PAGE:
Epiphany of the Lord 2020

Open-Ended Anticipation

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True intelligence is not closed in the asphyxiating circle of reality, but instead leaves a window open to the impossible.

A person’s happiness does not lie in answers, in contentment–even about the things of God. Instead, it lies in search, in restlessness, in dissatisfaction, because if we think we have found God, if we think we have grasped him in some way, then we certainly have not. The first task of any theology is to provoke questions, not provide answers.

The Magi, who found a newborn baby in the arms of a teenage mother, prostrated themselves and adored him. Prostration is an act of smallness, of helplessness: it enables a person to welcome an astonishing presence.

This is contemplation: intelligence that sees the truth in a reality one would never have imagined. This is adoration: to make room for what one had not dared to hope for. This is wisdom: to step out of the cage of one’s own reasoning and preconceptions.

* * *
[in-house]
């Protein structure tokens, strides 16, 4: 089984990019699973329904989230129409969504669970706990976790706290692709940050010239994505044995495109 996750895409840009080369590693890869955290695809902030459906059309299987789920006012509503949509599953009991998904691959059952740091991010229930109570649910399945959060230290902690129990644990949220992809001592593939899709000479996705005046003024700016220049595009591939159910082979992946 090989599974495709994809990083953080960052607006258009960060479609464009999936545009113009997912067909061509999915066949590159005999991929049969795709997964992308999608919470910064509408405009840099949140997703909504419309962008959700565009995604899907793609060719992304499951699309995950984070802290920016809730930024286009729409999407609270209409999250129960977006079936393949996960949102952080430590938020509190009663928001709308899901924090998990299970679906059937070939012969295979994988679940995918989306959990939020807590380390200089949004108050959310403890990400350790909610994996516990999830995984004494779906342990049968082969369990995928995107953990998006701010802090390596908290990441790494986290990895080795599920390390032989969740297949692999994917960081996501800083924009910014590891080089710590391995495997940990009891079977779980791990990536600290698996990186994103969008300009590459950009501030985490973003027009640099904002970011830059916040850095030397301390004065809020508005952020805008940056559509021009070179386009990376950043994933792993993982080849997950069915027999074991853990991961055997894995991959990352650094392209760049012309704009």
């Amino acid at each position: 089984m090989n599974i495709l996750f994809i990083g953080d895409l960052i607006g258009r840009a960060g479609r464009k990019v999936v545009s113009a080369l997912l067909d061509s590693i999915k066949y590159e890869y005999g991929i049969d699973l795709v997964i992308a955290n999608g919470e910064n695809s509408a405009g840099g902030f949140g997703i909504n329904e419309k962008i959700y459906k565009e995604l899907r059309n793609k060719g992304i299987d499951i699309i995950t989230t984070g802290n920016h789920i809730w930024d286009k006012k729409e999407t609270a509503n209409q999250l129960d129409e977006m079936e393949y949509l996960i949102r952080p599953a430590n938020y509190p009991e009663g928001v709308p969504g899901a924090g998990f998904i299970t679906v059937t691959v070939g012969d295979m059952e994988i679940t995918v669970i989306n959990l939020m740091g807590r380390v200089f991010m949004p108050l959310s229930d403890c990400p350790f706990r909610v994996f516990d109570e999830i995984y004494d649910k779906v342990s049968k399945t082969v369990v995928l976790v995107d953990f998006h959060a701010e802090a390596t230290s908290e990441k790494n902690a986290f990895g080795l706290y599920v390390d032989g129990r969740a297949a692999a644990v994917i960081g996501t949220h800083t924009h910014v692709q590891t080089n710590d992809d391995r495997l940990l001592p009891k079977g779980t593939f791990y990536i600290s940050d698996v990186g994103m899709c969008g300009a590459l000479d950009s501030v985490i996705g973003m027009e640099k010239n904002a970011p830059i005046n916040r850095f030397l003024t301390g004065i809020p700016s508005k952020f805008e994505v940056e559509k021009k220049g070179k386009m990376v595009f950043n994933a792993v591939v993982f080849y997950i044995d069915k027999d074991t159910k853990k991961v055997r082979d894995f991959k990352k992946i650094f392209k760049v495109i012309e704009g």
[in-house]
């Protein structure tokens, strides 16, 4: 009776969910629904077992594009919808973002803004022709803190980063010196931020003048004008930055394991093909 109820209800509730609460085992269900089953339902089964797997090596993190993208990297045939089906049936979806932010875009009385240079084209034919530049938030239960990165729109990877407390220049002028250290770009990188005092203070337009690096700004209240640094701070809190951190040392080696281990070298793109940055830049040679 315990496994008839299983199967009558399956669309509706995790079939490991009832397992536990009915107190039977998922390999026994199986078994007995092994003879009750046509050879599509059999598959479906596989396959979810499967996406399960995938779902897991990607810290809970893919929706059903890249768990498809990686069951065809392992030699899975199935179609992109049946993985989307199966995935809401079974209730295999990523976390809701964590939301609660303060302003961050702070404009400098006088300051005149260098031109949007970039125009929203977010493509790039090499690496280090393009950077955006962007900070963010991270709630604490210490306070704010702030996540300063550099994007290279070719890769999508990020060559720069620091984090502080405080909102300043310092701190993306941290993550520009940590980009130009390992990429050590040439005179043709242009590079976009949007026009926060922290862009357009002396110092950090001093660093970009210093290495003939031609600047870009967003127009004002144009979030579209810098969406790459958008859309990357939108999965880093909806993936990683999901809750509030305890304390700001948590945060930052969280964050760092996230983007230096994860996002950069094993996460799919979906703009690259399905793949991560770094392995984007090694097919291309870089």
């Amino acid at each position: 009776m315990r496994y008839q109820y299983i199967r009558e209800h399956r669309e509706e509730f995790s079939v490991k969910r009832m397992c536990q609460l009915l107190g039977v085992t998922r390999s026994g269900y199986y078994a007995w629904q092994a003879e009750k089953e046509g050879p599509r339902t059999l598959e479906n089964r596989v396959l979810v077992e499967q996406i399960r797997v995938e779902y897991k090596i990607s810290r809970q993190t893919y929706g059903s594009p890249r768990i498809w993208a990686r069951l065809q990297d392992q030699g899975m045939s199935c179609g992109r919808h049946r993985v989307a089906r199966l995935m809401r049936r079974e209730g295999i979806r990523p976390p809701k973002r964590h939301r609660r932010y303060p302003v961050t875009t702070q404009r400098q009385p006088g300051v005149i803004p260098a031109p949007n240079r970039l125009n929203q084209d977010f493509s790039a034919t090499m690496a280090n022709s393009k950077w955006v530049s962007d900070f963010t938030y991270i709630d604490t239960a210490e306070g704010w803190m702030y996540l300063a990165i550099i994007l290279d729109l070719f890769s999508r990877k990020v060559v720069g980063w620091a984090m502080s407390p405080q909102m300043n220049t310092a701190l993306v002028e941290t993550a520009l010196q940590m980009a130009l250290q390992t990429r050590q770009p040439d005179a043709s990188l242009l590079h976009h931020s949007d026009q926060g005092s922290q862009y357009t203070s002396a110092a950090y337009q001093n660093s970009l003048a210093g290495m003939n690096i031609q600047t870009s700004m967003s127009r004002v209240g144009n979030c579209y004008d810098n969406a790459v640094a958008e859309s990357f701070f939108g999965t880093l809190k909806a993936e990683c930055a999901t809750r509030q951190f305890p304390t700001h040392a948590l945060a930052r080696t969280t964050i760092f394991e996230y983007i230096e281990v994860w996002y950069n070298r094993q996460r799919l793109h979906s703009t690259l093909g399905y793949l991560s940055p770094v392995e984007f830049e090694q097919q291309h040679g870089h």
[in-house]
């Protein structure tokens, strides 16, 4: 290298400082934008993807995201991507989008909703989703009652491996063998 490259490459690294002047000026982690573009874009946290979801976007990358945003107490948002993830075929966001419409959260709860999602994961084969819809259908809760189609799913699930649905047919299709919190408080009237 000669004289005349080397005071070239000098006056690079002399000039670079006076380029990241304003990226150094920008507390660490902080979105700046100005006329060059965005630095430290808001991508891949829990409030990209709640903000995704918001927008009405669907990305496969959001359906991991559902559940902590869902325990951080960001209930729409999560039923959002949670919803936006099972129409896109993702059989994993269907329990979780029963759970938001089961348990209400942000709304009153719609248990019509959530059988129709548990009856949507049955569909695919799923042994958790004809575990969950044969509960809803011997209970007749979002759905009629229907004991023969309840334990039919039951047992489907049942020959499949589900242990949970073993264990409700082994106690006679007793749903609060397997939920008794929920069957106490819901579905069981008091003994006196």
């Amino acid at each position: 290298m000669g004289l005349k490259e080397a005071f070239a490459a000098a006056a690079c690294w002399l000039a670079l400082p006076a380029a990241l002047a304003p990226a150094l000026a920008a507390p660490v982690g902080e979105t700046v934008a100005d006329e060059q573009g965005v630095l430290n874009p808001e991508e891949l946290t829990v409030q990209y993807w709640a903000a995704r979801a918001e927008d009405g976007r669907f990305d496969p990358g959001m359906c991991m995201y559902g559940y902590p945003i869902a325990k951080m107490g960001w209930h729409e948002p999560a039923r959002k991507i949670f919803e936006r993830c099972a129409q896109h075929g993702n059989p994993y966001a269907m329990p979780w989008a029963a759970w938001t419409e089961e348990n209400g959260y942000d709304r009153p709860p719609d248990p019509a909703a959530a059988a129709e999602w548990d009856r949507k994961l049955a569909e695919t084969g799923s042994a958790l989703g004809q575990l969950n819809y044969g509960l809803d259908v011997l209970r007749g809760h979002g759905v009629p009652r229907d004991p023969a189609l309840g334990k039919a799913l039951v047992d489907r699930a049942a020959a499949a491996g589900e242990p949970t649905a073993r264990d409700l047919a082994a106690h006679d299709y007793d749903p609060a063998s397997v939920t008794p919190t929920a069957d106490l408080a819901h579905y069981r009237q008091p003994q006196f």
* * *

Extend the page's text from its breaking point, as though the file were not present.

Love is revealed to the little ones, to beggars, to seekers and, ultimately, to those who are able to desire and dare because their hands and hearts are open; because they intuitively grasp that science can reveal the reason for things, but not their meaning.

Only after seeing and worshipping do the Magi open their treasure chests. Gift-giving takes place after one receives the Giver. You can only give what you have received, and you only receive what you have recognized.

From the book: Ogni storia è storia sacra by Paolo Scquizzato, FSP Editions 2019

We saw his star at its rising
and have come to do him homage.
(Mt. 2:2)

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